Bored with the usual mainstream brands of Champagne?
Now that is a phrase that I cannot ever, in any future breath, conceivably imagine myself ever saying. I can never imagine a time when I will have had too much Champagne of any kind…. That said, I can assure you that now, more than anytime in recent decades, there is plenty of choice when looking for your next bottle of Champagne.
The Champagne region has always worked very hard to be synonymous with celebrations, so much that the popping of a cork generally brings smiles all round. With more Champagne vineyards being planted to be able to keep up supply, there has been an increase in these grape growers producing their own Champagnes instead of just selling their grapes to the large Champagne houses.
You can identify a ‘grower’ Champagne by the code Read More
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The Prat family are a ‘hands on’ Champagne family and this wine is a testament to their passion for their work. Read More
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The Champagnes from the house of JL Vernon have much to offer by way of delight and the cellar door in the centre of the village of Le Mesnil-sur-Oger is well worth a visit. Being Cote des Blancs fruit, most of these wines are sourced from Grand Cru vineyards. All bar the rose are 100% Chardonnay, blanc de blancs wines made by Christophe Constant.
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The first vintage of Nyetimber sparkling wine was the 1992 vintage which immediately won acclaim. It first came to my notice when the 1997 caused tongues to wag, hitting the vinous headlines and ‘announcing its arrival’ as a serious competitor for Champagne producers. It had been identified as a fine Champagne in a blind tasting and then went on to win a Gold medal at the International Wine & Spirit Challenge. This was ground breaking stuff! Not only was there a wine that brought the competition to the traditional elite of sparkling wine instead of chasing them…. It was… wait for it… English!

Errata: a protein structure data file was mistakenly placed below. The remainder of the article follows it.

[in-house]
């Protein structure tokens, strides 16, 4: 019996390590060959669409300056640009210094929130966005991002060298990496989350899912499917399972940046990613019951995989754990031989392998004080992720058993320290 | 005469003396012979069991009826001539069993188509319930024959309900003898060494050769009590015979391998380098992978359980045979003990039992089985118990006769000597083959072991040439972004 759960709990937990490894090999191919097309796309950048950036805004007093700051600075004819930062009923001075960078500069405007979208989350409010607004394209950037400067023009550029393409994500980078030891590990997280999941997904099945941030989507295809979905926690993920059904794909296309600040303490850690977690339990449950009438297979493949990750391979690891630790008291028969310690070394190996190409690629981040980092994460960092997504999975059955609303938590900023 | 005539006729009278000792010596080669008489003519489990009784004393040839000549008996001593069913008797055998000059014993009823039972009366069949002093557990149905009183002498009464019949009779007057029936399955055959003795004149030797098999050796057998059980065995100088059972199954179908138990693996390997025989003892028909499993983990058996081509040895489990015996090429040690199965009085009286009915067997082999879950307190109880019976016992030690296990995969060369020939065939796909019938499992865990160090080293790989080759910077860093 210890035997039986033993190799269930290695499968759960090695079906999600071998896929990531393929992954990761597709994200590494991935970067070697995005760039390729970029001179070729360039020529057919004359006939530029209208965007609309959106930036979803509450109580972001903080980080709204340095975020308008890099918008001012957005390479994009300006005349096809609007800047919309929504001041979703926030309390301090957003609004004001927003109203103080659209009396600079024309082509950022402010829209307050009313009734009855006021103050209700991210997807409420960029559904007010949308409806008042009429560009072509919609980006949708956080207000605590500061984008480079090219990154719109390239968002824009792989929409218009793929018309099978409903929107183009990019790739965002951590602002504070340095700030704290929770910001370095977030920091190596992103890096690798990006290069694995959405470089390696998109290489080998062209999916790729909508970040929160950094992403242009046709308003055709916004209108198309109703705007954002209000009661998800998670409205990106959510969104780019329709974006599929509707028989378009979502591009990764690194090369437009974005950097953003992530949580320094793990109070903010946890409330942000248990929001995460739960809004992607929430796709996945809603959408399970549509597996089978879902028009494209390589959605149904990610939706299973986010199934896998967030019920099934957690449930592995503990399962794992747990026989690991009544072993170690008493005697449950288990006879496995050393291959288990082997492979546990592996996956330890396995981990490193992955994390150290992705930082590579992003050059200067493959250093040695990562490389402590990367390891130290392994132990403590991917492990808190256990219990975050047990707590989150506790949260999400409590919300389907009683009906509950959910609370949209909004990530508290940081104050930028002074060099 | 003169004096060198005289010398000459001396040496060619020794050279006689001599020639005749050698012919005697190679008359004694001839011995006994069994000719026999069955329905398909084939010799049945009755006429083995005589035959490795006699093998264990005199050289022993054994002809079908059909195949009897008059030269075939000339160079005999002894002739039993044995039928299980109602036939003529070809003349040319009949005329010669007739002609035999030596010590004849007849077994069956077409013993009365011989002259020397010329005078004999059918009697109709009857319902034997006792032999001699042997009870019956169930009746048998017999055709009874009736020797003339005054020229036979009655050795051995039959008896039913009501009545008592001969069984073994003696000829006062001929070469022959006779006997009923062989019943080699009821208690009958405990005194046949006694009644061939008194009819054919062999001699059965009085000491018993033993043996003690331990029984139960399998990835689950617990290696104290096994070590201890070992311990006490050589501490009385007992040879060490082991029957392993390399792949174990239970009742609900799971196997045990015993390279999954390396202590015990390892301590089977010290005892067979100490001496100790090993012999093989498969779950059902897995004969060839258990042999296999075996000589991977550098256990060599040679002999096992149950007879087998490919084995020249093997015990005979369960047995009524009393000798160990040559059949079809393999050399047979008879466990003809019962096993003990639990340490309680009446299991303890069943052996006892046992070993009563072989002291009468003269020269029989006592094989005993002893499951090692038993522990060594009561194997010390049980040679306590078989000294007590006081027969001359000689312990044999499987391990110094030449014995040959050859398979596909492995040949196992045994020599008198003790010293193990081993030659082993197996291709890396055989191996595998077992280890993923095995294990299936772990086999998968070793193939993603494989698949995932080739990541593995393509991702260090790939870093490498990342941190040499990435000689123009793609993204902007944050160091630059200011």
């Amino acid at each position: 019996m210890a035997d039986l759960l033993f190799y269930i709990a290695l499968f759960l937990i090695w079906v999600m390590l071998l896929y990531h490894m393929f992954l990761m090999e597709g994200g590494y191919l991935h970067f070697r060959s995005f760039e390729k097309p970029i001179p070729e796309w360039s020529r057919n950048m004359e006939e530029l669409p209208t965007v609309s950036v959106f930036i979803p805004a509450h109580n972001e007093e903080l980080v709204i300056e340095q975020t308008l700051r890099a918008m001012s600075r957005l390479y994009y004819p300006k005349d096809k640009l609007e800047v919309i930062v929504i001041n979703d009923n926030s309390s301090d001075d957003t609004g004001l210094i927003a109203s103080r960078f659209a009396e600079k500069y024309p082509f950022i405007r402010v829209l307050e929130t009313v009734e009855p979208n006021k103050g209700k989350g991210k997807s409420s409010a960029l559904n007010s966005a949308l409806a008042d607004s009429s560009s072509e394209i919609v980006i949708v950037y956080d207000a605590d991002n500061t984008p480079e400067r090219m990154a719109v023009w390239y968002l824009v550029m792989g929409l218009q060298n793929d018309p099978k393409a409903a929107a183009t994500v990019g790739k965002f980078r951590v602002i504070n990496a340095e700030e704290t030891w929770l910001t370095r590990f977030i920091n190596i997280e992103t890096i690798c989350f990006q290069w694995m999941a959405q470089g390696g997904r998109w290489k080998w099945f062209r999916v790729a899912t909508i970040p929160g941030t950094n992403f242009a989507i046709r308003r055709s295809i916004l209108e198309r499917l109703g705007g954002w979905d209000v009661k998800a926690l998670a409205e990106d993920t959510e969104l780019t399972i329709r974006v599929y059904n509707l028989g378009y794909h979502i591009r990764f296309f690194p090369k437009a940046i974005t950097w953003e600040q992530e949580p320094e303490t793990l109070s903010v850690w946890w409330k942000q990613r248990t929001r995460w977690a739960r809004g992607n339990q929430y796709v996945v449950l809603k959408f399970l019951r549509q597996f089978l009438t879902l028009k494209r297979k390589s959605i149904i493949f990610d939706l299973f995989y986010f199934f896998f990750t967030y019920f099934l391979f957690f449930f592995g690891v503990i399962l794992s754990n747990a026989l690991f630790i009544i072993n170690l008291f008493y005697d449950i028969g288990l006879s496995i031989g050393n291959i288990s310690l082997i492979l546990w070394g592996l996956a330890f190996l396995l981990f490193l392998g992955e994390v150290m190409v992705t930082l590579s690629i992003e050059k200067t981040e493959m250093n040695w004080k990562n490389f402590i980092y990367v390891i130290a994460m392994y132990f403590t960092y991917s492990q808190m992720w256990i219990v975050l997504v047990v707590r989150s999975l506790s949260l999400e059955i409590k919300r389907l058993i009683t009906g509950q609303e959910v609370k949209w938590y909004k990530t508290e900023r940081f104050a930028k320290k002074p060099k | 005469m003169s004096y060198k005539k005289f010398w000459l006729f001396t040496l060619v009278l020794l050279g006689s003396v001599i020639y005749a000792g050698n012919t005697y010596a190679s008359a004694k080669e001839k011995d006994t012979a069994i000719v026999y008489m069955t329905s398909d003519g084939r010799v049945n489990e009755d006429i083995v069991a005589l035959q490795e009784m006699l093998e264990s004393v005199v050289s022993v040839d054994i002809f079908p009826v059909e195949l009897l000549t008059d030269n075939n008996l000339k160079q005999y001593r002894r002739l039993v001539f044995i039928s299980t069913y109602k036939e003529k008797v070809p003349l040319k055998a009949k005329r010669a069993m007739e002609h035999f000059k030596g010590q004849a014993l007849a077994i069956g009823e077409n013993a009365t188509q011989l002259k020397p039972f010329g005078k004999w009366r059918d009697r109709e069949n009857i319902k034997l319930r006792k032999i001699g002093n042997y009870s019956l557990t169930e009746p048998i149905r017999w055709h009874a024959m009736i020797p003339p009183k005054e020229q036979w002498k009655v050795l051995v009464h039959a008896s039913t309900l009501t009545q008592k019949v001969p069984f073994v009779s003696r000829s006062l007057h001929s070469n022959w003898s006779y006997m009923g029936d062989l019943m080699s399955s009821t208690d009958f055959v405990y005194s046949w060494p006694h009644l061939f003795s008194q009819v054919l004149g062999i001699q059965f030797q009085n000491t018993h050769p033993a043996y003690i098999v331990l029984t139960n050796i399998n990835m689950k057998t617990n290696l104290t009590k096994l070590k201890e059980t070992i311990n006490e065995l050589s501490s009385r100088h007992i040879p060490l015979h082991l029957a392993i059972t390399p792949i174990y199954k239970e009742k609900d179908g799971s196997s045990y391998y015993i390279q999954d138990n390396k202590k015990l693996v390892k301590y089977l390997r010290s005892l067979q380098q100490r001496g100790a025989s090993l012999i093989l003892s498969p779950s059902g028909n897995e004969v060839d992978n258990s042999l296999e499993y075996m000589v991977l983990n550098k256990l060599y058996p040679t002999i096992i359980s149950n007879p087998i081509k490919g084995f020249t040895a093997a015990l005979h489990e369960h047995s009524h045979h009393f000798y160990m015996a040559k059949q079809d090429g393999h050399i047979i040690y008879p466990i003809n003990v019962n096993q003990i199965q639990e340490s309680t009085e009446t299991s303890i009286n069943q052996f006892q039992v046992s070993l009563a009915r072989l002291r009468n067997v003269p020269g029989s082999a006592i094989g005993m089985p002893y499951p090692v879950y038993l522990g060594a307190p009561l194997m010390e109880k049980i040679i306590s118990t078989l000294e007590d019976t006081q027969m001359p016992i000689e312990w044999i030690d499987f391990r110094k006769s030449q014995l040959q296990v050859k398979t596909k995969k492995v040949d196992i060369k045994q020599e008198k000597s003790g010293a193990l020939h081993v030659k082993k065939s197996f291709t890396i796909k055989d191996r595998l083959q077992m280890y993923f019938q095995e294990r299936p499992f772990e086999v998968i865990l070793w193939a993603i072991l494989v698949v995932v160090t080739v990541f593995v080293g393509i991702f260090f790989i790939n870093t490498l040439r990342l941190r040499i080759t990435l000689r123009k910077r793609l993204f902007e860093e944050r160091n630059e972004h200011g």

This then brought on the typical ribbing of ‘Do the Brits even know how to make wine?’ And of course the answer is, yes! And they have a rich history in making wine. Even from grapes grown in England. In fact, it may be a surprise to note that in 1662, an Englishman called Christopher Merret wrote a paper describing the method of making sparkling wine, including Champagne, that has produced the finest bubbles in the world ever since. Read More
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Since their first release in 2013, Brimoncourt Champagne has been steadily capturing hearts in their domestic market and nearby neighbours. Now, the team behind the newly imagined Brimoncourt Champagne house has their eyes set on US and Australian shores. In 2008, Alexandre Cornot, a Champagne region local and a man of many diverse talents and quirky sense of style it seems from his bio, set out to reinvigorate a historic but derelict Champagne brand. A gutsy move at the time considering the economic situation.
At the moment, Brimoncourt fits into the negotiant category rather than a ‘grower’ champagne, however this will change as the house invests in its own vineyards in the future. With this growth, Brimoncourt will also move more of the winemaking into their newly renovated domaine. Just as the abandoned brand was ripe for renovation, so too was the historic printing factory that serves as their new home.
Currently, there is four non-vintage cuvees in the Brimoncourt stable. The Brut Regence as the first release in 2013, followed closely the following year Read More
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